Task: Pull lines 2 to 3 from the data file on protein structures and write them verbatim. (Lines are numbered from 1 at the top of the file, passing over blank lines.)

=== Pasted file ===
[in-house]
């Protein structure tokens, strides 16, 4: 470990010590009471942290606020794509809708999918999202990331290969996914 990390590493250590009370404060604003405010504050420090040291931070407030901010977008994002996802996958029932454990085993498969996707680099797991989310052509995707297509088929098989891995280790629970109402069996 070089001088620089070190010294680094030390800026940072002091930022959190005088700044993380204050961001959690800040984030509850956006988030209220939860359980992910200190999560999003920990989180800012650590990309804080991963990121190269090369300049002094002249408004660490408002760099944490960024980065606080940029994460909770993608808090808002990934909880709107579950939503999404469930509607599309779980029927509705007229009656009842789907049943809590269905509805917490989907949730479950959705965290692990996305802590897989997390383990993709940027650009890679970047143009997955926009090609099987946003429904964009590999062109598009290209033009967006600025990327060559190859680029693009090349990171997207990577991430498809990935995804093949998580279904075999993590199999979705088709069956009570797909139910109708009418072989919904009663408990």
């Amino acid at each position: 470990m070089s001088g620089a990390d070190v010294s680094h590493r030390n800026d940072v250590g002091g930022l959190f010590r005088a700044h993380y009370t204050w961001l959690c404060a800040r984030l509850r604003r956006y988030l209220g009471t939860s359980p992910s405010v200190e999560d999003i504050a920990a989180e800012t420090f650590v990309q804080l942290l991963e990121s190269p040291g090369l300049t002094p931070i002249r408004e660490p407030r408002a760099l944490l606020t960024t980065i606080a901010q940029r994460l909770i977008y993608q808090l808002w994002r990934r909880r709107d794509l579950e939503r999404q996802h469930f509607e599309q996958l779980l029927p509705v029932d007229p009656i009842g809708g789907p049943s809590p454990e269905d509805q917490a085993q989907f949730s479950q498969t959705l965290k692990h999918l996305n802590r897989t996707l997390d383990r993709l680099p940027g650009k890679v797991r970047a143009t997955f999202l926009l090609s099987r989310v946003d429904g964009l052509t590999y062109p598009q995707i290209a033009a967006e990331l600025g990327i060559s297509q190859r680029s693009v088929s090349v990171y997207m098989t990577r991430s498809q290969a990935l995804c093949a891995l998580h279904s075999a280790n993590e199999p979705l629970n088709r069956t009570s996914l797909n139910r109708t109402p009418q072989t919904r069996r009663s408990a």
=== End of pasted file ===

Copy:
């Protein structure tokens, strides 16, 4: 470990010590009471942290606020794509809708999918999202990331290969996914 990390590493250590009370404060604003405010504050420090040291931070407030901010977008994002996802996958029932454990085993498969996707680099797991989310052509995707297509088929098989891995280790629970109402069996 070089001088620089070190010294680094030390800026940072002091930022959190005088700044993380204050961001959690800040984030509850956006988030209220939860359980992910200190999560999003920990989180800012650590990309804080991963990121190269090369300049002094002249408004660490408002760099944490960024980065606080940029994460909770993608808090808002990934909880709107579950939503999404469930509607599309779980029927509705007229009656009842789907049943809590269905509805917490989907949730479950959705965290692990996305802590897989997390383990993709940027650009890679970047143009997955926009090609099987946003429904964009590999062109598009290209033009967006600025990327060559190859680029693009090349990171997207990577991430498809990935995804093949998580279904075999993590199999979705088709069956009570797909139910109708009418072989919904009663408990």
């Amino acid at each position: 470990m070089s001088g620089a990390d070190v010294s680094h590493r030390n800026d940072v250590g002091g930022l959190f010590r005088a700044h993380y009370t204050w961001l959690c404060a800040r984030l509850r604003r956006y988030l209220g009471t939860s359980p992910s405010v200190e999560d999003i504050a920990a989180e800012t420090f650590v990309q804080l942290l991963e990121s190269p040291g090369l300049t002094p931070i002249r408004e660490p407030r408002a760099l944490l606020t960024t980065i606080a901010q940029r994460l909770i977008y993608q808090l808002w994002r990934r909880r709107d794509l579950e939503r999404q996802h469930f509607e599309q996958l779980l029927p509705v029932d007229p009656i009842g809708g789907p049943s809590p454990e269905d509805q917490a085993q989907f949730s479950q498969t959705l965290k692990h999918l996305n802590r897989t996707l997390d383990r993709l680099p940027g650009k890679v797991r970047a143009t997955f999202l926009l090609s099987r989310v946003d429904g964009l052509t590999y062109p598009q995707i290209a033009a967006e990331l600025g990327i060559s297509q190859r680029s693009v088929s090349v990171y997207m098989t990577r991430s498809q290969a990935l995804c093949a891995l998580h279904s075999a280790n993590e199999p979705l629970n088709r069956t009570s996914l797909n139910r109708t109402p009418q072989t919904r069996r009663s408990a």